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IMF or not – Argentina to fall into recession this year

The news that Argentina has started talks with the IMF over a full-blown bailout has masked the fact that – deal or no deal – the economy is likely to fall into recession this year. We now expect GDP to contract by 0.5% this year (vs. growth of 2.5% previously). We’ve also revised down our 2019 growth forecast from 3.2% to 1.5%. These forecasts are well below the consensus, but the risks lie to the downside.
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More from Latin America

Latin America Data Response

Brazil IPCA (Jul. 2022)

The sharp fall in Brazilian inflation to 10.1% y/y in July from 11.9% y/y in June was mainly a result of tax cuts on energy; inflation in most other price categories remains extremely strong. Even so, at the margin, this data release increases the likelihood that the central bank will keep interest rates unchanged (rather than opt for a final 25bp hike) at its next meeting in September.

9 August 2022

Latin America Data Response

Mexico Consumer Prices (Jul.)

The rise in Mexico’s headline inflation rate to 8.2% y/y in July, coming alongside the stronger-than-expected Q2 GDP figures released in late-July, mean that Banxico is almost certain to hike interest rates by 75bp, to 8.50%, when it meets on Thursday. Inflation is set to remain above the 2-4% target range for some time and, as a result, we expect rates to be taken up to 10.00% by year-end.

9 August 2022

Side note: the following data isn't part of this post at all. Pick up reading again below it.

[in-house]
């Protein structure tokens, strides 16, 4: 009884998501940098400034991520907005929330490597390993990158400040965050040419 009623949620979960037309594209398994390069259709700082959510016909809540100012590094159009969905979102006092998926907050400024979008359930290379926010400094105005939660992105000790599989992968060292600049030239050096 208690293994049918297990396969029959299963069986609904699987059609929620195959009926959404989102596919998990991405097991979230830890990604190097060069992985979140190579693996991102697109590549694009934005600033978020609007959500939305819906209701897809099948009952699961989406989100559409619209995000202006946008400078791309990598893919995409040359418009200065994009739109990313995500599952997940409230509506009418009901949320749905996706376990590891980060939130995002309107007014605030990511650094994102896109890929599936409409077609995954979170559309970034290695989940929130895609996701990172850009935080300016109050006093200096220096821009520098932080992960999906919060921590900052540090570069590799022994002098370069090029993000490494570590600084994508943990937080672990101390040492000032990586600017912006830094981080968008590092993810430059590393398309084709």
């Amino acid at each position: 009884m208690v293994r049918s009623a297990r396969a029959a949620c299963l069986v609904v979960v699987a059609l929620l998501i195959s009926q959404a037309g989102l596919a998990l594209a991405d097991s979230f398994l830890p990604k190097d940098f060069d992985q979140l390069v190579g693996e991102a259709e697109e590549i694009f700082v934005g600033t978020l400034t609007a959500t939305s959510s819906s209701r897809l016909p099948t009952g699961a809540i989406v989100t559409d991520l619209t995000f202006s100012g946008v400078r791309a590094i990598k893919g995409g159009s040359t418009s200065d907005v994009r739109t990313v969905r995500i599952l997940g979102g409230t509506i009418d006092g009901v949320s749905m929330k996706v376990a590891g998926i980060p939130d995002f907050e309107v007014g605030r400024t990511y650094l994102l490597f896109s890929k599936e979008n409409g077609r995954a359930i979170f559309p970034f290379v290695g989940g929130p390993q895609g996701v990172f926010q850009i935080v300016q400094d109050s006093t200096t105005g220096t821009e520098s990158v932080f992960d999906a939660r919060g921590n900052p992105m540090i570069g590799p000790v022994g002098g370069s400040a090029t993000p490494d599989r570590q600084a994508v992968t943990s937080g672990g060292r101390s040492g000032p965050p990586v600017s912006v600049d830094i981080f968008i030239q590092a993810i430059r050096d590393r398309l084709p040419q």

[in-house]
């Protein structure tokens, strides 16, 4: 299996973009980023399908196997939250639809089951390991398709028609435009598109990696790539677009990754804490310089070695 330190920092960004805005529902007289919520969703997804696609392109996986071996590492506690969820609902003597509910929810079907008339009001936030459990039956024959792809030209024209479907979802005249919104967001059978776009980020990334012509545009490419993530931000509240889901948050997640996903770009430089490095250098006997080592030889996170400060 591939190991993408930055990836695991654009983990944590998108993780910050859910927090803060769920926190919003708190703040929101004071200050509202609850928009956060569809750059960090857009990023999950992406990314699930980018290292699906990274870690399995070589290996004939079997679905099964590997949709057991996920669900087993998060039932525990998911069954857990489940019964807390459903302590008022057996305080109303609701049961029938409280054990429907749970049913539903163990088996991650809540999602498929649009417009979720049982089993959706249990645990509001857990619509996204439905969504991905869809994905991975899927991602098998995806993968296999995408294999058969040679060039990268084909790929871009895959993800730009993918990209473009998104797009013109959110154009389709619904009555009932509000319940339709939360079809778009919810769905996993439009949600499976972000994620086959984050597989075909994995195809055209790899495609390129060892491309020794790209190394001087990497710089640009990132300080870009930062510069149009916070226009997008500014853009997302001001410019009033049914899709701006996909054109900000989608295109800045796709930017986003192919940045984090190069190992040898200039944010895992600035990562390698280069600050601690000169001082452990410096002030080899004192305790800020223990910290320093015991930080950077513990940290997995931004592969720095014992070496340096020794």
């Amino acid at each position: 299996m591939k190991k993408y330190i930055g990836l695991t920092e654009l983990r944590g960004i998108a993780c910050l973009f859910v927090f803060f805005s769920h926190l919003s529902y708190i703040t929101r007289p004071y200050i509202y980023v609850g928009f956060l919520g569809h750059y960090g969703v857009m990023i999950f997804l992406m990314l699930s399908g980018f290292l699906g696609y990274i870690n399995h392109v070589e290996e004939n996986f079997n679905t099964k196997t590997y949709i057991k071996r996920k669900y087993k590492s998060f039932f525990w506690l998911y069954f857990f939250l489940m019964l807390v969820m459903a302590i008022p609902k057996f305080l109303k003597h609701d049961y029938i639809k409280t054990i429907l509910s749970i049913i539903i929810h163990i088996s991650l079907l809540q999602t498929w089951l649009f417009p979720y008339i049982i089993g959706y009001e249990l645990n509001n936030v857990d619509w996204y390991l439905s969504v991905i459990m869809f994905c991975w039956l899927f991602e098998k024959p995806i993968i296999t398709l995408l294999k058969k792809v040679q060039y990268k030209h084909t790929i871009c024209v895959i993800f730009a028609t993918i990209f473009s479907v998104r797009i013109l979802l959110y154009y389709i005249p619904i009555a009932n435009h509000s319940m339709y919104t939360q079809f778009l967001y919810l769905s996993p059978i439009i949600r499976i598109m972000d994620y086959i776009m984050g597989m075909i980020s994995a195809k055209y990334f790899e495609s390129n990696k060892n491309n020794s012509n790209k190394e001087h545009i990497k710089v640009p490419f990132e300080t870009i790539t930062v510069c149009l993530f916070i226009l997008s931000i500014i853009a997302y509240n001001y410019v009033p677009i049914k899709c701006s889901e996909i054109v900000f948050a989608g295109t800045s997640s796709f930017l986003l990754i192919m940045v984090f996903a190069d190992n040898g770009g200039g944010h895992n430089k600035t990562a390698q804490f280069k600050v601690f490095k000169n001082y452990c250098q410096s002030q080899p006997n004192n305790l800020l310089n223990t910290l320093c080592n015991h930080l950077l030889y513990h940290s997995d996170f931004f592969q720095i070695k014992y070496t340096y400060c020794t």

Latin America Economics Weekly

Chile’s constitution cost, Massa & Argentina’s mess

A recent report suggesting that provisions in Chile’s draft new constitution could increase annual government spending by 9-14% of GDP underscores that the country is shifting towards the state playing a much bigger role in the economy. Elsewhere, Argentina’s new economic superminister Sergio Massa has talked a good game on sticking to the IMF deal, but meeting the programme’s goals will be a big challenge.

5 August 2022

More from Capital Economics Economist

UK Commercial Property Data Response

RICS Construction Market Survey (Q3)

The deterioration in workload expectations is consistent with the fact that, with Brexit uncertainty prolonged and commercial property values expected to fall, a strong increase in the construction activity is unlikely.

7 November 2019

European Data Response

German Industrial Production (May)

May’s industrial data add to the evidence that the weakness in the sector earlier in the year was at least partly down to temporary factors. Overall, the German economy has clearly shifted down a gear this year, but we expect growth to remain fairly strong.

6 July 2018

European Data Response

Euro-zone Retail Sales (May)

May’s euro-zone retail sales data were a little weaker than expected, but still imply that the consumer sector fared better in Q2 than in Q1. And looking ahead, we think that household spending will remain a key driver of economic growth in the region.

3 July 2018
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